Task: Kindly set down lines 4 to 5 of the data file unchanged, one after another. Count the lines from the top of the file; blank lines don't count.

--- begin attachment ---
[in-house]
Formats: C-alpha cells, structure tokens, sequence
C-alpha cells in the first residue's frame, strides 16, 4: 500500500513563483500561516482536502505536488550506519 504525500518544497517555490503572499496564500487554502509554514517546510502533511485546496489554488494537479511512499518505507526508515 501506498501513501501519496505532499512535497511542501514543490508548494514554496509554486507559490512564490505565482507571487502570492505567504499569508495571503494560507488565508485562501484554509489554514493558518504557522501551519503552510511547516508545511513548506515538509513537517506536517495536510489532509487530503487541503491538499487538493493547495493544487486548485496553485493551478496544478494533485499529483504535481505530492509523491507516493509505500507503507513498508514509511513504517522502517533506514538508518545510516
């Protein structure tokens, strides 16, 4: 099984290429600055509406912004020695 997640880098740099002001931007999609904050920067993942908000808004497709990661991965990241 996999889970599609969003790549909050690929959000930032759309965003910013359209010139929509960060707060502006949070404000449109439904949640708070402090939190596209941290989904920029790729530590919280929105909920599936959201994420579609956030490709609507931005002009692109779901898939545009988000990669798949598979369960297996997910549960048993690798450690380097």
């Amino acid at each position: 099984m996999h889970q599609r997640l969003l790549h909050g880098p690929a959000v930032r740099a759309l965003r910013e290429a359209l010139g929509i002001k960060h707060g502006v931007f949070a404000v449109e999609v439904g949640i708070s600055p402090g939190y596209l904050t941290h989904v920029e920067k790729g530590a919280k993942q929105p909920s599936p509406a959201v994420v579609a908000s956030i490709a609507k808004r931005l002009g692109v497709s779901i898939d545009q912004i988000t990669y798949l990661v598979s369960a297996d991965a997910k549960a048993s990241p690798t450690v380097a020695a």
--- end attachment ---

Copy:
């Protein structure tokens, strides 16, 4: 099984290429600055509406912004020695 997640880098740099002001931007999609904050920067993942908000808004497709990661991965990241 996999889970599609969003790549909050690929959000930032759309965003910013359209010139929509960060707060502006949070404000449109439904949640708070402090939190596209941290989904920029790729530590919280929105909920599936959201994420579609956030490709609507931005002009692109779901898939545009988000990669798949598979369960297996997910549960048993690798450690380097």
């Amino acid at each position: 099984m996999h889970q599609r997640l969003l790549h909050g880098p690929a959000v930032r740099a759309l965003r910013e290429a359209l010139g929509i002001k960060h707060g502006v931007f949070a404000v449109e999609v439904g949640i708070s600055p402090g939190y596209l904050t941290h989904v920029e920067k790729g530590a919280k993942q929105p909920s599936p509406a959201v994420v579609a908000s956030i490709a609507k808004r931005l002009g692109v497709s779901i898939d545009q912004i988000t990669y798949l990661v598979s369960a297996d991965a997910k549960a048993s990241p690798t450690v380097a020695a």